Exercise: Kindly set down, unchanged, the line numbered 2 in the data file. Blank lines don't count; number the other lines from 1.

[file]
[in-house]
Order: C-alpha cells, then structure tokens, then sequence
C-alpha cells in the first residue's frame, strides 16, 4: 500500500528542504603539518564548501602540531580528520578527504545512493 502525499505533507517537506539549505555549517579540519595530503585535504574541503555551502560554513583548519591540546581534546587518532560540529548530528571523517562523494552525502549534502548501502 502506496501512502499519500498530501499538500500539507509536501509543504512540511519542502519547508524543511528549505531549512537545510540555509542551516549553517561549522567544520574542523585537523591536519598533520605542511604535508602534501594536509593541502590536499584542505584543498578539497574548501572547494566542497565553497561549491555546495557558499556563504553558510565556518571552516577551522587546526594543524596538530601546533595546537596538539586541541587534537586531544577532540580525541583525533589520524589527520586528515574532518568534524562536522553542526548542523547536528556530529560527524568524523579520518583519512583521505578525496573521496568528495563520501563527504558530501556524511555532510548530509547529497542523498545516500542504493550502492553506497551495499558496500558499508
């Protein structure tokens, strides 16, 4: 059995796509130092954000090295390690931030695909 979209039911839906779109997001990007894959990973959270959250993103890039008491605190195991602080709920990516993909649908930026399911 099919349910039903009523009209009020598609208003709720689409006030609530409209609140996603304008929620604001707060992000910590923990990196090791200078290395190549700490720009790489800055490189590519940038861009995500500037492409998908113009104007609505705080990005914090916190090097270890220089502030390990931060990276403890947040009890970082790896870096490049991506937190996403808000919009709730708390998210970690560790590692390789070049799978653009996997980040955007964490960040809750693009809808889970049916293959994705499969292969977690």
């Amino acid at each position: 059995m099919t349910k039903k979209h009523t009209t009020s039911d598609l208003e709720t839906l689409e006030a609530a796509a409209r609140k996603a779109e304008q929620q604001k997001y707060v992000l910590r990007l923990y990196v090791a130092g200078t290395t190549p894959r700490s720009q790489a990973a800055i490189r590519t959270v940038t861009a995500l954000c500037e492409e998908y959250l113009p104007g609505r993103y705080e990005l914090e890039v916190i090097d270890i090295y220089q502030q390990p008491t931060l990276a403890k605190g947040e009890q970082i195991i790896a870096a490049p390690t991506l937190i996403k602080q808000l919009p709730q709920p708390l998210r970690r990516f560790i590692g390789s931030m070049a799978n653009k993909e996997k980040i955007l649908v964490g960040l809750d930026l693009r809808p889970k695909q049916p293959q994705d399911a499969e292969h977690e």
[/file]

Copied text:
Order: C-alpha cells, then structure tokens, then sequence